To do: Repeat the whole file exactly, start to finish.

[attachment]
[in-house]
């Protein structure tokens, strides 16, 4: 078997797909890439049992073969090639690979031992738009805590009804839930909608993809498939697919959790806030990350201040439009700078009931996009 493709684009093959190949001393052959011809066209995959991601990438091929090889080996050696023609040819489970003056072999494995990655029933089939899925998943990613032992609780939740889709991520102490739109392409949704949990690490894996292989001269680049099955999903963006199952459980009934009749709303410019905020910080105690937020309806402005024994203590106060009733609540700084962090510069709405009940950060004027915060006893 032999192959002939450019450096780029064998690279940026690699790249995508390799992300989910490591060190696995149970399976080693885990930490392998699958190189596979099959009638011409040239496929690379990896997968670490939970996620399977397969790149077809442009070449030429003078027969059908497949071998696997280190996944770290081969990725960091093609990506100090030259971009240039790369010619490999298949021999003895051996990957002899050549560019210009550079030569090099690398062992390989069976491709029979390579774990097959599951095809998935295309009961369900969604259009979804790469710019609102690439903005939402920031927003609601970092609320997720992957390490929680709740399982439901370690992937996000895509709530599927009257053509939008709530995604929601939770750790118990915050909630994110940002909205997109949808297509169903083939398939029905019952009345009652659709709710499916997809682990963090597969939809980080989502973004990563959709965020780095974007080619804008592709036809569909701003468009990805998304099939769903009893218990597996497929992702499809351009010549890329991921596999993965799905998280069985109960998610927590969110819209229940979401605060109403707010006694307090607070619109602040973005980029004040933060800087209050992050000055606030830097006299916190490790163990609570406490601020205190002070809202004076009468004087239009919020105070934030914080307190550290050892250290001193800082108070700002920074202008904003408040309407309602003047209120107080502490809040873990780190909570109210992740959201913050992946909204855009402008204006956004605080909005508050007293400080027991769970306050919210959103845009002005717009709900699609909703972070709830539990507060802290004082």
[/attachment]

[in-house]
């Protein structure tokens, strides 16, 4: 078997797909890439049992073969090639690979031992738009805590009804839930909608993809498939697919959790806030990350201040439009700078009931996009 493709684009093959190949001393052959011809066209995959991601990438091929090889080996050696023609040819489970003056072999494995990655029933089939899925998943990613032992609780939740889709991520102490739109392409949704949990690490894996292989001269680049099955999903963006199952459980009934009749709303410019905020910080105690937020309806402005024994203590106060009733609540700084962090510069709405009940950060004027915060006893 032999192959002939450019450096780029064998690279940026690699790249995508390799992300989910490591060190696995149970399976080693885990930490392998699958190189596979099959009638011409040239496929690379990896997968670490939970996620399977397969790149077809442009070449030429003078027969059908497949071998696997280190996944770290081969990725960091093609990506100090030259971009240039790369010619490999298949021999003895051996990957002899050549560019210009550079030569090099690398062992390989069976491709029979390579774990097959599951095809998935295309009961369900969604259009979804790469710019609102690439903005939402920031927003609601970092609320997720992957390490929680709740399982439901370690992937996000895509709530599927009257053509939008709530995604929601939770750790118990915050909630994110940002909205997109949808297509169903083939398939029905019952009345009652659709709710499916997809682990963090597969939809980080989502973004990563959709965020780095974007080619804008592709036809569909701003468009990805998304099939769903009893218990597996497929992702499809351009010549890329991921596999993965799905998280069985109960998610927590969110819209229940979401605060109403707010006694307090607070619109602040973005980029004040933060800087209050992050000055606030830097006299916190490790163990609570406490601020205190002070809202004076009468004087239009919020105070934030914080307190550290050892250290001193800082108070700002920074202008904003408040309407309602003047209120107080502490809040873990780190909570109210992740959201913050992946909204855009402008204006956004605080909005508050007293400080027991769970306050919210959103845009002005717009709900699609909703972070709830539990507060802290004082």